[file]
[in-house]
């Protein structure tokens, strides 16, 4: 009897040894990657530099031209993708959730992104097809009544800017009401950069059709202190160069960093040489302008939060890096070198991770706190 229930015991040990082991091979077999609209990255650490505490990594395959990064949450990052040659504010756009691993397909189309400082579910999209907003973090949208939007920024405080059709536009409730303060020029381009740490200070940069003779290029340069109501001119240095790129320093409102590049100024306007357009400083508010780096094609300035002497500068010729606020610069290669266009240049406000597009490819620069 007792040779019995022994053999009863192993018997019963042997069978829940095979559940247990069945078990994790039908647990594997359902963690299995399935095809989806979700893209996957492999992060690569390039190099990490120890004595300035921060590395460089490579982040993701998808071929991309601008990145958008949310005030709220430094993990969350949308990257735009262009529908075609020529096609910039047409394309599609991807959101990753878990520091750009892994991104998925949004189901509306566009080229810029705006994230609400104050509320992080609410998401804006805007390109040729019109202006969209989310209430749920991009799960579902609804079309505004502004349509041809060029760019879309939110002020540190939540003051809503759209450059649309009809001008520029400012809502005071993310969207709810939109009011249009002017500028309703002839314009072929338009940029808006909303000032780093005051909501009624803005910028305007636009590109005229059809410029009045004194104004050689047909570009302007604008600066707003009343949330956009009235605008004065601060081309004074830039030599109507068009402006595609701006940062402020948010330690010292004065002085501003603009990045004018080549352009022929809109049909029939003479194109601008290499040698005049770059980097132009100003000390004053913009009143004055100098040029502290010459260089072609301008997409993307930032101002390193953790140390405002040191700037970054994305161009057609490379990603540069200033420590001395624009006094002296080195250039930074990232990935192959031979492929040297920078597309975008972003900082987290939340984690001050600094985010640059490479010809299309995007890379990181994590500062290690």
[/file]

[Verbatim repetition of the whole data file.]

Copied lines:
[in-house]
């Protein structure tokens, strides 16, 4: 009897040894990657530099031209993708959730992104097809009544800017009401950069059709202190160069960093040489302008939060890096070198991770706190 229930015991040990082991091979077999609209990255650490505490990594395959990064949450990052040659504010756009691993397909189309400082579910999209907003973090949208939007920024405080059709536009409730303060020029381009740490200070940069003779290029340069109501001119240095790129320093409102590049100024306007357009400083508010780096094609300035002497500068010729606020610069290669266009240049406000597009490819620069 007792040779019995022994053999009863192993018997019963042997069978829940095979559940247990069945078990994790039908647990594997359902963690299995399935095809989806979700893209996957492999992060690569390039190099990490120890004595300035921060590395460089490579982040993701998808071929991309601008990145958008949310005030709220430094993990969350949308990257735009262009529908075609020529096609910039047409394309599609991807959101990753878990520091750009892994991104998925949004189901509306566009080229810029705006994230609400104050509320992080609410998401804006805007390109040729019109202006969209989310209430749920991009799960579902609804079309505004502004349509041809060029760019879309939110002020540190939540003051809503759209450059649309009809001008520029400012809502005071993310969207709810939109009011249009002017500028309703002839314009072929338009940029808006909303000032780093005051909501009624803005910028305007636009590109005229059809410029009045004194104004050689047909570009302007604008600066707003009343949330956009009235605008004065601060081309004074830039030599109507068009402006595609701006940062402020948010330690010292004065002085501003603009990045004018080549352009022929809109049909029939003479194109601008290499040698005049770059980097132009100003000390004053913009009143004055100098040029502290010459260089072609301008997409993307930032101002390193953790140390405002040191700037970054994305161009057609490379990603540069200033420590001395624009006094002296080195250039930074990232990935192959031979492929040297920078597309975008972003900082987290939340984690001050600094985010640059490479010809299309995007890379990181994590500062290690």